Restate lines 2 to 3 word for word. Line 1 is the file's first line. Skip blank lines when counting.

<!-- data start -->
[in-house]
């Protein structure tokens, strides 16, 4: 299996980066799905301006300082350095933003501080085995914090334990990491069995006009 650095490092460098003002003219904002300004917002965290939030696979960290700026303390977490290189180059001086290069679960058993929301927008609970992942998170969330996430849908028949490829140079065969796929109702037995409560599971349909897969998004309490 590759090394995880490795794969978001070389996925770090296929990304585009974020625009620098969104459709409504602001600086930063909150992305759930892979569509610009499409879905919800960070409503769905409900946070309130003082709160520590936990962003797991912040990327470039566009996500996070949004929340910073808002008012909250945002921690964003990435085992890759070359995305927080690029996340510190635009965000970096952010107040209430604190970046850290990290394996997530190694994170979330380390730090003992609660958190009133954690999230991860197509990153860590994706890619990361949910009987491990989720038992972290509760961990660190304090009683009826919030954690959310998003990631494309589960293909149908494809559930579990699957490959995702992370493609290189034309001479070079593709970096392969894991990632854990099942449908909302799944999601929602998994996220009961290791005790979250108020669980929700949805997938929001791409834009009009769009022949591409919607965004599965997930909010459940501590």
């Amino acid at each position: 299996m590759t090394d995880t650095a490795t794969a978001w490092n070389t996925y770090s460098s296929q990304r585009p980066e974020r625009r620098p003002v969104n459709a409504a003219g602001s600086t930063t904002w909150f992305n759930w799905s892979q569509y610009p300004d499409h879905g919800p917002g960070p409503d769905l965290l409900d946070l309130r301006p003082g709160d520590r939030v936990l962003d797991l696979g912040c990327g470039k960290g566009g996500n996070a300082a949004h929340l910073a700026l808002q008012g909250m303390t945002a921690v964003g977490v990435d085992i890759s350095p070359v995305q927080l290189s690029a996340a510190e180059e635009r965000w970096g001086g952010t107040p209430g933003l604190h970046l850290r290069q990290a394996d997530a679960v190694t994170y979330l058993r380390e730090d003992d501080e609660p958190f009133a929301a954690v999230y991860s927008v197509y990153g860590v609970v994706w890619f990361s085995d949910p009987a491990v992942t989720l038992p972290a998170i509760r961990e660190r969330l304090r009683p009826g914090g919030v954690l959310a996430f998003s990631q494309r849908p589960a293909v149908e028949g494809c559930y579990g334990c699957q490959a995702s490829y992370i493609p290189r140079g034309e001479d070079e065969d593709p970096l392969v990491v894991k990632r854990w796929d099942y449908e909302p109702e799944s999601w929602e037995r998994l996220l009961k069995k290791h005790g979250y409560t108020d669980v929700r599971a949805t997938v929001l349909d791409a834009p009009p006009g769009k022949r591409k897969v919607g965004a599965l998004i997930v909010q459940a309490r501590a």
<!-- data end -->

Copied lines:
């Protein structure tokens, strides 16, 4: 299996980066799905301006300082350095933003501080085995914090334990990491069995006009 650095490092460098003002003219904002300004917002965290939030696979960290700026303390977490290189180059001086290069679960058993929301927008609970992942998170969330996430849908028949490829140079065969796929109702037995409560599971349909897969998004309490 590759090394995880490795794969978001070389996925770090296929990304585009974020625009620098969104459709409504602001600086930063909150992305759930892979569509610009499409879905919800960070409503769905409900946070309130003082709160520590936990962003797991912040990327470039566009996500996070949004929340910073808002008012909250945002921690964003990435085992890759070359995305927080690029996340510190635009965000970096952010107040209430604190970046850290990290394996997530190694994170979330380390730090003992609660958190009133954690999230991860197509990153860590994706890619990361949910009987491990989720038992972290509760961990660190304090009683009826919030954690959310998003990631494309589960293909149908494809559930579990699957490959995702992370493609290189034309001479070079593709970096392969894991990632854990099942449908909302799944999601929602998994996220009961290791005790979250108020669980929700949805997938929001791409834009009009769009022949591409919607965004599965997930909010459940501590």
């Amino acid at each position: 299996m590759t090394d995880t650095a490795t794969a978001w490092n070389t996925y770090s460098s296929q990304r585009p980066e974020r625009r620098p003002v969104n459709a409504a003219g602001s600086t930063t904002w909150f992305n759930w799905s892979q569509y610009p300004d499409h879905g919800p917002g960070p409503d769905l965290l409900d946070l309130r301006p003082g709160d520590r939030v936990l962003d797991l696979g912040c990327g470039k960290g566009g996500n996070a300082a949004h929340l910073a700026l808002q008012g909250m303390t945002a921690v964003g977490v990435d085992i890759s350095p070359v995305q927080l290189s690029a996340a510190e180059e635009r965000w970096g001086g952010t107040p209430g933003l604190h970046l850290r290069q990290a394996d997530a679960v190694t994170y979330l058993r380390e730090d003992d501080e609660p958190f009133a929301a954690v999230y991860s927008v197509y990153g860590v609970v994706w890619f990361s085995d949910p009987a491990v992942t989720l038992p972290a998170i509760r961990e660190r969330l304090r009683p009826g914090g919030v954690l959310a996430f998003s990631q494309r849908p589960a293909v149908e028949g494809c559930y579990g334990c699957q490959a995702s490829y992370i493609p290189r140079g034309e001479d070079e065969d593709p970096l392969v990491v894991k990632r854990w796929d099942y449908e909302p109702e799944s999601w929602e037995r998994l996220l009961k069995k290791h005790g979250y409560t108020d669980v929700r599971a949805t997938v929001l349909d791409a834009p009009p006009g769009k022949r591409k897969v919607g965004a599965l998004i997930v909010q459940a309490r501590a």